Monday, June 04, 2007

Boundaries! Boundaries! Boundaries!

So the psychiatrist is talking to her own psychiatrist and he tells her he saw another psychiatrist in the hallway and this third psychiatrist, in the hallway, gave him a quick review of the literature on psychotherapy of sociopaths, and wouldn't you know it, it seems that psychotherapy validates, rather than cures, sociopaths, and it increases, rather than decreases their criminal recidivism rate. The first psychiatrist, who in this particular setting is the patient, becomes upset. It seems that her own psychiatrist believes that her years of work with a criminal patient have been a waste-- she hasn't helped the patient, rather she's harmed him and also society as a whole by increasing his comfort with his unconscionable violent behavior. And I'm thinking: Well that's not a very therapeutic thing for the psychiatrist to say to his patient!

Soon after, the psychiatrist and her psychiatrist are at a dinner party, with lots of other psychiatrists. What are they doing sitting together at a dinner party? If it's a professional thing, shouldn't they at least sit at separate ends of the long table? Another psychiatrist begins to discuss the negative findings of psychotherapy with criminals, and the first psychiatrist (now a dinner party guest and not a patient in this setting) gets angry with her own psychiatrist-- he set this up, he wants to convince her that she's wrong to continue her work with the sociopathic patient! And then to add to the mayhem, her psychiatrist tells the entire table the identity of his patient's famous criminal patient.

So the poor psychiatrist/patient has transference issues with her own psychiatrist: she wants his approval. Even though after years of sympathetic therapy, he declared himself a HIPAA-violating jerk by telling their colleagues the identity of her nefarious patient.

So the sociopath comes for his regular psychotherapy session. Life has been hard: his son has been psychiatrically hospitalized after a serious suicide attempt and the Lexapro just isn't working for the kid, and come to think of it, only weeks ago his favorite nephew died after he killed him.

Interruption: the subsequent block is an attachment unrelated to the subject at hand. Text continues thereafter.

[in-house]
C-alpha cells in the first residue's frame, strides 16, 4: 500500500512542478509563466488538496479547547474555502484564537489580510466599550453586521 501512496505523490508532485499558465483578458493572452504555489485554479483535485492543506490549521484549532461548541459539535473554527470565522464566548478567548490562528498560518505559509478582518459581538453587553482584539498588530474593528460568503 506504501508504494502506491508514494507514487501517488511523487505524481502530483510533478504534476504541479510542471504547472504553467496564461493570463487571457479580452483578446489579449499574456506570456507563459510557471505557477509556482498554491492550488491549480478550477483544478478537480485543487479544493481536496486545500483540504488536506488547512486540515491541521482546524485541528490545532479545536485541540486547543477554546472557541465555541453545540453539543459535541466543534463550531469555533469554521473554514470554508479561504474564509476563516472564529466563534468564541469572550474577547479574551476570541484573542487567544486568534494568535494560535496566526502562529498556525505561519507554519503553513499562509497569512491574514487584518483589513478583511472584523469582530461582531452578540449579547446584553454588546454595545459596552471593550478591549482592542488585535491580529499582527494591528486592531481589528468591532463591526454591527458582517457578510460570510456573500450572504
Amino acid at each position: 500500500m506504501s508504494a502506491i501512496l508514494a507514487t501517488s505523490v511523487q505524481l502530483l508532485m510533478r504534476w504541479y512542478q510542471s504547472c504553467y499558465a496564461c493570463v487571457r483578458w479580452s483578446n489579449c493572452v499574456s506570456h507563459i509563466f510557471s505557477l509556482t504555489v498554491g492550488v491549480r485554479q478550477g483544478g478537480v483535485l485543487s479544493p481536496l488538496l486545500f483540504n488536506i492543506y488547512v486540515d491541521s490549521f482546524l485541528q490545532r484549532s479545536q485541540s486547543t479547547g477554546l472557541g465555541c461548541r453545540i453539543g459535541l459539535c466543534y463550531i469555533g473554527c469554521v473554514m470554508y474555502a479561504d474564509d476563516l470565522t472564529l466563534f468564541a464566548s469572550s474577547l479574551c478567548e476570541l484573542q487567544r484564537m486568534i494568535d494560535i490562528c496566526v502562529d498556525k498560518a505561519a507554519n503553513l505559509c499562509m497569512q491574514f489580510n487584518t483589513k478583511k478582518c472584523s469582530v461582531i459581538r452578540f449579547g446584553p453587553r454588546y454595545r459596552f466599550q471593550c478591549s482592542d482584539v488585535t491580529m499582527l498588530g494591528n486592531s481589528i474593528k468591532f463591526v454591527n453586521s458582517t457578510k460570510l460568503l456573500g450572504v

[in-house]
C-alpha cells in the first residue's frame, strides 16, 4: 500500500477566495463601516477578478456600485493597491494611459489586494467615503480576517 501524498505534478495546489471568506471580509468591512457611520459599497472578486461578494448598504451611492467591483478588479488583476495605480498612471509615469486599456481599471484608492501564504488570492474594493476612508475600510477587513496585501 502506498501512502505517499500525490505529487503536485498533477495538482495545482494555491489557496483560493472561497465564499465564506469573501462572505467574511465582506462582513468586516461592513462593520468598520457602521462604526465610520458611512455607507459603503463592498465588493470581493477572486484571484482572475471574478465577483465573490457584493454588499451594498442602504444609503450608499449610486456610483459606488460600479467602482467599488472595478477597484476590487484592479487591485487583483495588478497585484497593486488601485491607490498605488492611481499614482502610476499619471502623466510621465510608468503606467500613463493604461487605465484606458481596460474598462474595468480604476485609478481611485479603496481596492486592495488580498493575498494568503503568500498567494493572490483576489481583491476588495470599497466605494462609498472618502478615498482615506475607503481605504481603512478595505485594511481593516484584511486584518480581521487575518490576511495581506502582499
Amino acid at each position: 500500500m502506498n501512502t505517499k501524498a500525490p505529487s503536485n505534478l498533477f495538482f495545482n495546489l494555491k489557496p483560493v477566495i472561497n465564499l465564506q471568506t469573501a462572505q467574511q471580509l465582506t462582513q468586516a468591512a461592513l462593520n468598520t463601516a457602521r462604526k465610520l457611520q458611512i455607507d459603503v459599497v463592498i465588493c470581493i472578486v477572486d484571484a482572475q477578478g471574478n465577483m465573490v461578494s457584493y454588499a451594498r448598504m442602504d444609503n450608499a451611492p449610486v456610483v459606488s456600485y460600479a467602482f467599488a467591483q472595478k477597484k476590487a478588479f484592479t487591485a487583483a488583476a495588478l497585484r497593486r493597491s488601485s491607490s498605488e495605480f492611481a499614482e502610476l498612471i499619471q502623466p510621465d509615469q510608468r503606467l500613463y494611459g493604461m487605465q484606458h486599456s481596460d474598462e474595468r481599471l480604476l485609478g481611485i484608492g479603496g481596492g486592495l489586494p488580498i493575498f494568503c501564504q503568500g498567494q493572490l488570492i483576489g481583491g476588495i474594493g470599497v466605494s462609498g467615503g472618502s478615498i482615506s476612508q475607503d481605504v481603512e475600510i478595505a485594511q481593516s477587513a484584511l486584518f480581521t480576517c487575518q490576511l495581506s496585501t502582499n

The sociopath is warm and gentle with his psychiatrist today, commenting on how meaningful her work is because she spends her days helping people the way she's helped him. The psychiatrist, now a complete transference-to-her-own-shrink/countertransference-to-her-gangster-patient mess, is visibly angry and fires the sociopathic patient after 7 years of psychotherapy. The angry sociopath leaves declaring the psychiatrist to be immoral, and I believe he's right.

I've watched this therapy evolve, and yes, it started with ducks. The series started when mob boss Tony Soprano presented to Dr. Melfi in the throes of panic attacks. Something to do with migrating ducks in his pool. Really. They've been through a lot together-- he's stolen her car to have it repaired, offered to off her rapist, driven her to drink, declared his love and survived the rejection. One more episode, and this is how they end?

ClinkShrink asked that I tell you that she wasn't any of the three psychiatrists mentioned above. And the weird thing is that I never knew Clink was in The Sopranos.

The Boston Globe had a nice write up about Tony's prospects for redemption that appeared before this episode aired: Tony Is A Monster